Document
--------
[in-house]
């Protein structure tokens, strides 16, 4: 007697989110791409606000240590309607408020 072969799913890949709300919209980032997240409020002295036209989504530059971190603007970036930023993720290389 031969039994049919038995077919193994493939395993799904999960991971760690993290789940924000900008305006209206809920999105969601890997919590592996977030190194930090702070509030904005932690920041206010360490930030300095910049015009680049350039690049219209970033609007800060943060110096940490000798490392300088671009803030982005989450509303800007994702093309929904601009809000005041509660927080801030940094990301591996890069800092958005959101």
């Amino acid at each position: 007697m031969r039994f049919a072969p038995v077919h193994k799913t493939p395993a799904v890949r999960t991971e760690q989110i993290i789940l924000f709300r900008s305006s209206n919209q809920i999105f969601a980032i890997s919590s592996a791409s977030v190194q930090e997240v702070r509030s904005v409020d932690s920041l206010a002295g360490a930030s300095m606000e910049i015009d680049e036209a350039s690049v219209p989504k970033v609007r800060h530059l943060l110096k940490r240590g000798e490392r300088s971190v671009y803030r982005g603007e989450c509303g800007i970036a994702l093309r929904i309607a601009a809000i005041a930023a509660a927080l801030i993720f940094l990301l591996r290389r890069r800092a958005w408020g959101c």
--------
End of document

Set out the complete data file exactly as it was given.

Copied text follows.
[in-house]
């Protein structure tokens, strides 16, 4: 007697989110791409606000240590309607408020 072969799913890949709300919209980032997240409020002295036209989504530059971190603007970036930023993720290389 031969039994049919038995077919193994493939395993799904999960991971760690993290789940924000900008305006209206809920999105969601890997919590592996977030190194930090702070509030904005932690920041206010360490930030300095910049015009680049350039690049219209970033609007800060943060110096940490000798490392300088671009803030982005989450509303800007994702093309929904601009809000005041509660927080801030940094990301591996890069800092958005959101």
């Amino acid at each position: 007697m031969r039994f049919a072969p038995v077919h193994k799913t493939p395993a799904v890949r999960t991971e760690q989110i993290i789940l924000f709300r900008s305006s209206n919209q809920i999105f969601a980032i890997s919590s592996a791409s977030v190194q930090e997240v702070r509030s904005v409020d932690s920041l206010a002295g360490a930030s300095m606000e910049i015009d680049e036209a350039s690049v219209p989504k970033v609007r800060h530059l943060l110096k940490r240590g000798e490392r300088s971190v671009y803030r982005g603007e989450c509303g800007i970036a994702l093309r929904i309607a601009a809000i005041a930023a509660a927080l801030i993720f940094l990301l591996r290389r890069r800092a958005w408020g959101c």